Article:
NEW YORK, NY.- For most people, Cape Cod is about summer vacations by the sea. Sun-drenched days at the beach, splashing in the ocean, and just being lazy. Overindulging on oysters, fried clams, and ice cream. Sipping cold beer and cocktails while the sun sets.
Im much more interested in the »other side« of life on the Cape. There are the seasonal workers: thousands of people who flock to the Cape every summer, not to play but to work. They come from Jamaica and eastern Europe students from Russia, Serbia, Bulgaria, Lithuania, and Moldova. They work the deep-fryers and make sandwiches in the kitchens. They scrub the floors and toilets in the motels and rental cottages. Many work two or three jobs at a time, earning more money in a week than they could in a month back home.
There are the locals and the transplants peculiar characters who are drawn to live, year-round,in an »end-of-the-road« place like the outermost Cape. And, then theres the long »offseason. « In July and August, the population in the small towns on the outer Cape explodes tenfold. But, summer is short. By September and October, theres a mass exodus. The tourists have gone home. Cottages are boarded up. Motels, restaurants and clam shacks shut down for the season. And, the coastline is pummeled by powerful winter storms. Its quiet, lonely and raw. Brian Kaplan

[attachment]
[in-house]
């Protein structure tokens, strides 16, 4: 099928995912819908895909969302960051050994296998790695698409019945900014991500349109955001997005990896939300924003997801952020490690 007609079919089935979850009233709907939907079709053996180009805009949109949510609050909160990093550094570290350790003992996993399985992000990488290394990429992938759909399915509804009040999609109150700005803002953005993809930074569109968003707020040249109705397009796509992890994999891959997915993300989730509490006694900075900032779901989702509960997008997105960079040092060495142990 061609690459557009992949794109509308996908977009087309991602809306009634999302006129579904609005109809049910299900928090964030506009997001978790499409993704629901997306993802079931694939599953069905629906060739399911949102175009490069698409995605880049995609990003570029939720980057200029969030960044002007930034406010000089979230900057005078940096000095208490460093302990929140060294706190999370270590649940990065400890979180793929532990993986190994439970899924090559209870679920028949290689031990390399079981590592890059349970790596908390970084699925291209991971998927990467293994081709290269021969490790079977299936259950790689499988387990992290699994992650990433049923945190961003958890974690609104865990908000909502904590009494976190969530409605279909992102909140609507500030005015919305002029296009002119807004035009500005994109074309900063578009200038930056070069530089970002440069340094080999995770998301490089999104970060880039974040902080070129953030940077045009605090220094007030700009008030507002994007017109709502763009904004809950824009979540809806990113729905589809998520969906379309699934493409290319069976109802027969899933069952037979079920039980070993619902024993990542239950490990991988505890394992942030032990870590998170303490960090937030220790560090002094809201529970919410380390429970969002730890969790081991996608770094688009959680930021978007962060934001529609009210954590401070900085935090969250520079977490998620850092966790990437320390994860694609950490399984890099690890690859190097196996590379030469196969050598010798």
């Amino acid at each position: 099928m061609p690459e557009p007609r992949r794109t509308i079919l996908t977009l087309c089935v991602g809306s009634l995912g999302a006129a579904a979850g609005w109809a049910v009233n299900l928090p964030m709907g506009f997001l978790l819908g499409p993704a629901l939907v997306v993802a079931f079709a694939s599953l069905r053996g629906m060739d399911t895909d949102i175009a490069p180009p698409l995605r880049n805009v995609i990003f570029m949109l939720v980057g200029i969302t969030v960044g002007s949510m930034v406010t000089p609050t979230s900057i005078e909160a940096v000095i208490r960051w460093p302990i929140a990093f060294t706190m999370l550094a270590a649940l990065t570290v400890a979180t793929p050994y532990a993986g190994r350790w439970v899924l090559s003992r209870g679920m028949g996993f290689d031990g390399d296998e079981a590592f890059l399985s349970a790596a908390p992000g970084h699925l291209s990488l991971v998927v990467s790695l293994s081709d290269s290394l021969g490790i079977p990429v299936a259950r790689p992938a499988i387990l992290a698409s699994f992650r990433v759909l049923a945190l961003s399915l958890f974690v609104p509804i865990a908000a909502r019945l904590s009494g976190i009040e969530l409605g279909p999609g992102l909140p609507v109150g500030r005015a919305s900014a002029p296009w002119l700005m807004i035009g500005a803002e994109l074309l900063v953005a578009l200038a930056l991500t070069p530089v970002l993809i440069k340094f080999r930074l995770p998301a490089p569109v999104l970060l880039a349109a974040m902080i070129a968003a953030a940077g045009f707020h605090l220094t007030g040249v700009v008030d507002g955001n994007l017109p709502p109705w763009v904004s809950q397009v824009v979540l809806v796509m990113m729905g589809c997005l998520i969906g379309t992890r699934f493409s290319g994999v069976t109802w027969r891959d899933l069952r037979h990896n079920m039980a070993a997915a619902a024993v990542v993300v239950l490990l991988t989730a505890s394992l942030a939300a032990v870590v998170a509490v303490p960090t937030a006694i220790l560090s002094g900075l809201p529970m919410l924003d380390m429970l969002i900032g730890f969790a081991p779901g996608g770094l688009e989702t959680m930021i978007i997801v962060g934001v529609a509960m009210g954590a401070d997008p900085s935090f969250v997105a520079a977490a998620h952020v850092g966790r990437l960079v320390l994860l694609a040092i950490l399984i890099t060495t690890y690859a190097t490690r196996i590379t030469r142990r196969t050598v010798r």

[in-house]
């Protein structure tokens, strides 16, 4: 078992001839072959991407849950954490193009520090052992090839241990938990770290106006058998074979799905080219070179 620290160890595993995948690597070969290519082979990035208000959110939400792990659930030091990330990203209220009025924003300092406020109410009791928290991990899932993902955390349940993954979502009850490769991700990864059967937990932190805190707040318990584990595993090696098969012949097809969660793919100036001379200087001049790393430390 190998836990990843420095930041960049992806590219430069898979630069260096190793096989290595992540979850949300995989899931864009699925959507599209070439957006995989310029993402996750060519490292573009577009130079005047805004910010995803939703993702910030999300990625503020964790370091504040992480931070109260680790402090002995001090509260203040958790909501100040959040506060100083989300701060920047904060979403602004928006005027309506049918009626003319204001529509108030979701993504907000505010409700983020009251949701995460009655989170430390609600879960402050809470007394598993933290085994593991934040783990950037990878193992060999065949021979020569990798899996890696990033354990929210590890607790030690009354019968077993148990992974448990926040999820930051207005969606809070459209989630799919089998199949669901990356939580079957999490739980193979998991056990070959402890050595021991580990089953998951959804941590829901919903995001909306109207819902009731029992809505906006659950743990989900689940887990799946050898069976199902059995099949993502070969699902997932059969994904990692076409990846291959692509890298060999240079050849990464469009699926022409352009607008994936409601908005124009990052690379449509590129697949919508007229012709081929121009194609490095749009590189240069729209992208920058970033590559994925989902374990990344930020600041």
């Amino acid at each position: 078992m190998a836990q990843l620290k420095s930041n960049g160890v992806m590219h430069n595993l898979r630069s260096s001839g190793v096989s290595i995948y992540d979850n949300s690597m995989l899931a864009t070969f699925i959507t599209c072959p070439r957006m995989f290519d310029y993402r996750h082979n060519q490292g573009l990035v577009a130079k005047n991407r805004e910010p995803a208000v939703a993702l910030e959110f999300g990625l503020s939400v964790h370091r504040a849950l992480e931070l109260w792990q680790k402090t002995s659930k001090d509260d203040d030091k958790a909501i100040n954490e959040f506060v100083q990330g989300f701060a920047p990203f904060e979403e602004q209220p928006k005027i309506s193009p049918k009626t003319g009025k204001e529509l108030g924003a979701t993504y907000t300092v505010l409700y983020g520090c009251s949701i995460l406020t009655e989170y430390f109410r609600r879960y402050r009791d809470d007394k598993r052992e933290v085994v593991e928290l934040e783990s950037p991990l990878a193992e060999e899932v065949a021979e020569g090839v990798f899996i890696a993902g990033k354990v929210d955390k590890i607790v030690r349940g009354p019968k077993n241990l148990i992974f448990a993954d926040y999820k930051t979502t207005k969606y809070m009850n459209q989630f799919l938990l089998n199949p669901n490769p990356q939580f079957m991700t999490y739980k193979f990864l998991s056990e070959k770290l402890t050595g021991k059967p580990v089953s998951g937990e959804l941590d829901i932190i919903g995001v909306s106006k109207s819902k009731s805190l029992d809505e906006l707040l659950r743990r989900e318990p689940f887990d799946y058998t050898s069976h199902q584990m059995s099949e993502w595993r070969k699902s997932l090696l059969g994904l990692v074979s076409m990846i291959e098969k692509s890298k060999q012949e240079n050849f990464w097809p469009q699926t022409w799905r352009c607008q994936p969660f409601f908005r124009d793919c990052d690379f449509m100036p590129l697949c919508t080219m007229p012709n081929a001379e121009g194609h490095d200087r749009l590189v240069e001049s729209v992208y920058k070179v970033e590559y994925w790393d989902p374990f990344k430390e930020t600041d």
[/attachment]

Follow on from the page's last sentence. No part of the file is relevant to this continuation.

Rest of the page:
To Griffin, now fifty-seven,roughly the same age his parents had been when he and Joy married,the Cape place-names were still magical: Falmouth, Woods Hole, Barnstable, Dennis, Orleans, Harwich. They made a boy of him again and put him in the backseat of his parentscar, where hed spent much of his boyhood, unbelted, resting his arms on the front seat, trying to hear what they, who never made any attempt to include him in their conversations, were talking about. It wasnt so much that he was interested in their front-seat conversations as aware that decisions that impacted him were being made up there, and if privy to these hatching plans he might offer an opinion. Unfortunately, the fact that his chin was resting on the seat back seemed to preclude this. Most of what he overheard wasnt really worth the effort anyway. »Wellfleet,« his mother might say, studying the road atlas. »Why havent we ever tried Wellfleet?« By the time Griffin was a high school freshman, which marked the last of their Cape vacations, theyd rented just about everywhere. Each summer, when they handed over the keys at the end of their stay, the rental agent always asked if they wanted to book it for next year, but they always said no, which made Griffin wonder if the perfect spot they were searching for really existed. Perhaps, he concluded, just looking was sufficient in and of itself.
Excerpt from the novel novel That Old Cape Magic, Copyright ©2009 Richard Russo,originally published in hardcover by Alfred A. Knopf, a division of Random House, Inc., and subsequently published in softcover by Vintage Books, a division of Random House, Inc.
Brian Kaplan is a photographer who lives and works in and around Boston and on Cape Cod.